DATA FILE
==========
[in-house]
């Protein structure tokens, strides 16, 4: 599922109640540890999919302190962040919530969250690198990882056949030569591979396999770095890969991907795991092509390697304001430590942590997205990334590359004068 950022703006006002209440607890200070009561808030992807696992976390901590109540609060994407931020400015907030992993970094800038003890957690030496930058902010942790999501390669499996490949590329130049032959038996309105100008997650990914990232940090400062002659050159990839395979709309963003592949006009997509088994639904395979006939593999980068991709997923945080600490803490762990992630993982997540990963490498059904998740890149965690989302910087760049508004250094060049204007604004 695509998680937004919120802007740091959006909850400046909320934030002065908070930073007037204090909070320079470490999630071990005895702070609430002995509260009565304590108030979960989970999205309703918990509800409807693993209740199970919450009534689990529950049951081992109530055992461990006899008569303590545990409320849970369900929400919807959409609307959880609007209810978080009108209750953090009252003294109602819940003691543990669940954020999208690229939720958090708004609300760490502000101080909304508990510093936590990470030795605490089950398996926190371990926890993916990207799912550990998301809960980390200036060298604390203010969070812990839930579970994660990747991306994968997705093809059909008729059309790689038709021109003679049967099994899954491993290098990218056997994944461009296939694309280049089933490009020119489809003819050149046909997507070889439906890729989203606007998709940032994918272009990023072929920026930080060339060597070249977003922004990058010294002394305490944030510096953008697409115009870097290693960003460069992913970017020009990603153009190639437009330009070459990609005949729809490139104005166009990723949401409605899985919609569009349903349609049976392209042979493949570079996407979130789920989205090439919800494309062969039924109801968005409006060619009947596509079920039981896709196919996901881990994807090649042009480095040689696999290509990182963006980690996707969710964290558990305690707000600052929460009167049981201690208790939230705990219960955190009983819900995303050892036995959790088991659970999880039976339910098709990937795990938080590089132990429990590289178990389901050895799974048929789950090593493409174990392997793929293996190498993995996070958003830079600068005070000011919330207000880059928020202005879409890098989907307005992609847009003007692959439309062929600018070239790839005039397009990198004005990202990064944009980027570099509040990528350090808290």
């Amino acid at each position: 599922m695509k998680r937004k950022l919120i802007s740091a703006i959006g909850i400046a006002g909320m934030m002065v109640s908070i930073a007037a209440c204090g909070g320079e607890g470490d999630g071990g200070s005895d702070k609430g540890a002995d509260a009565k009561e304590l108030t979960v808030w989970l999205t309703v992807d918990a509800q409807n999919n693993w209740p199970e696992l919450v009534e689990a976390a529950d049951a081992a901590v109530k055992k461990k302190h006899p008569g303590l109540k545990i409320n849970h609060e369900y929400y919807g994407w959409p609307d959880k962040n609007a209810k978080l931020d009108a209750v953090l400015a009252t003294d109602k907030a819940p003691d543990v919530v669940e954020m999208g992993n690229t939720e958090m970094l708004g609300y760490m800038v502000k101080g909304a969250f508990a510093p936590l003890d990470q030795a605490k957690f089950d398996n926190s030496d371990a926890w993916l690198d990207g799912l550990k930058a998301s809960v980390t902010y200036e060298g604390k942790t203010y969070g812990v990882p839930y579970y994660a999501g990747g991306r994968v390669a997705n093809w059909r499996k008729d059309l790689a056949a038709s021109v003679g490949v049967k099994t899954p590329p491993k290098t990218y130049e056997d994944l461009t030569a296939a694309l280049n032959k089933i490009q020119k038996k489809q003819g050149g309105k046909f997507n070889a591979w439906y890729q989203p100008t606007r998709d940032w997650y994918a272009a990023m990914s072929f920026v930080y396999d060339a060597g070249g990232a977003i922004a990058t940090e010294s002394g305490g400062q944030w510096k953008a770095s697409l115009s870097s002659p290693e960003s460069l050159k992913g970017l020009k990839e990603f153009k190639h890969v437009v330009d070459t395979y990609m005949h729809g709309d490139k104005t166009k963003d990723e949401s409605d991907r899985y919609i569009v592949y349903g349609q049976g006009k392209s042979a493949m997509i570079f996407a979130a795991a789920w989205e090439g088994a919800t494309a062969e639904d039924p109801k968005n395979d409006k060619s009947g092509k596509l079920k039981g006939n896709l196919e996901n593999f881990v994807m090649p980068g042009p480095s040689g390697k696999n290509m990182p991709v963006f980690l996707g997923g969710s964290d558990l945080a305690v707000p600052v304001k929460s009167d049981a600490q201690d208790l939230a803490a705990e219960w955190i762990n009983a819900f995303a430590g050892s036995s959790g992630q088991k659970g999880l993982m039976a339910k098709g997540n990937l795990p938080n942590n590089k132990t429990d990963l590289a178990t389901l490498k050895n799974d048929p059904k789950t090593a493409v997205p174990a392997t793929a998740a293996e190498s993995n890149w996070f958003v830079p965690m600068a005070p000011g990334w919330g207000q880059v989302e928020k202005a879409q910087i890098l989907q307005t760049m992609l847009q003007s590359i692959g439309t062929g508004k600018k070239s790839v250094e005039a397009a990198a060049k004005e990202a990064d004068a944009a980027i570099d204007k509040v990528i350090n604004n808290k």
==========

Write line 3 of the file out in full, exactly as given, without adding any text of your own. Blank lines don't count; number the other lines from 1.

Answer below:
């Amino acid at each position: 599922m695509k998680r937004k950022l919120i802007s740091a703006i959006g909850i400046a006002g909320m934030m002065v109640s908070i930073a007037a209440c204090g909070g320079e607890g470490d999630g071990g200070s005895d702070k609430g540890a002995d509260a009565k009561e304590l108030t979960v808030w989970l999205t309703v992807d918990a509800q409807n999919n693993w209740p199970e696992l919450v009534e689990a976390a529950d049951a081992a901590v109530k055992k461990k302190h006899p008569g303590l109540k545990i409320n849970h609060e369900y929400y919807g994407w959409p609307d959880k962040n609007a209810k978080l931020d009108a209750v953090l400015a009252t003294d109602k907030a819940p003691d543990v919530v669940e954020m999208g992993n690229t939720e958090m970094l708004g609300y760490m800038v502000k101080g909304a969250f508990a510093p936590l003890d990470q030795a605490k957690f089950d398996n926190s030496d371990a926890w993916l690198d990207g799912l550990k930058a998301s809960v980390t902010y200036e060298g604390k942790t203010y969070g812990v990882p839930y579970y994660a999501g990747g991306r994968v390669a997705n093809w059909r499996k008729d059309l790689a056949a038709s021109v003679g490949v049967k099994t899954p590329p491993k290098t990218y130049e056997d994944l461009t030569a296939a694309l280049n032959k089933i490009q020119k038996k489809q003819g050149g309105k046909f997507n070889a591979w439906y890729q989203p100008t606007r998709d940032w997650y994918a272009a990023m990914s072929f920026v930080y396999d060339a060597g070249g990232a977003i922004a990058t940090e010294s002394g305490g400062q944030w510096k953008a770095s697409l115009s870097s002659p290693e960003s460069l050159k992913g970017l020009k990839e990603f153009k190639h890969v437009v330009d070459t395979y990609m005949h729809g709309d490139k104005t166009k963003d990723e949401s409605d991907r899985y919609i569009v592949y349903g349609q049976g006009k392209s042979a493949m997509i570079f996407a979130a795991a789920w989205e090439g088994a919800t494309a062969e639904d039924p109801k968005n395979d409006k060619s009947g092509k596509l079920k039981g006939n896709l196919e996901n593999f881990v994807m090649p980068g042009p480095s040689g390697k696999n290509m990182p991709v963006f980690l996707g997923g969710s964290d558990l945080a305690v707000p600052v304001k929460s009167d049981a600490q201690d208790l939230a803490a705990e219960w955190i762990n009983a819900f995303a430590g050892s036995s959790g992630q088991k659970g999880l993982m039976a339910k098709g997540n990937l795990p938080n942590n590089k132990t429990d990963l590289a178990t389901l490498k050895n799974d048929p059904k789950t090593a493409v997205p174990a392997t793929a998740a293996e190498s993995n890149w996070f958003v830079p965690m600068a005070p000011g990334w919330g207000q880059v989302e928020k202005a879409q910087i890098l989907q307005t760049m992609l847009q003007s590359i692959g439309t062929g508004k600018k070239s790839v250094e005039a397009a990198a060049k004005e990202a990064d004068a944009a980027i570099d204007k509040v990528i350090n604004n808290k």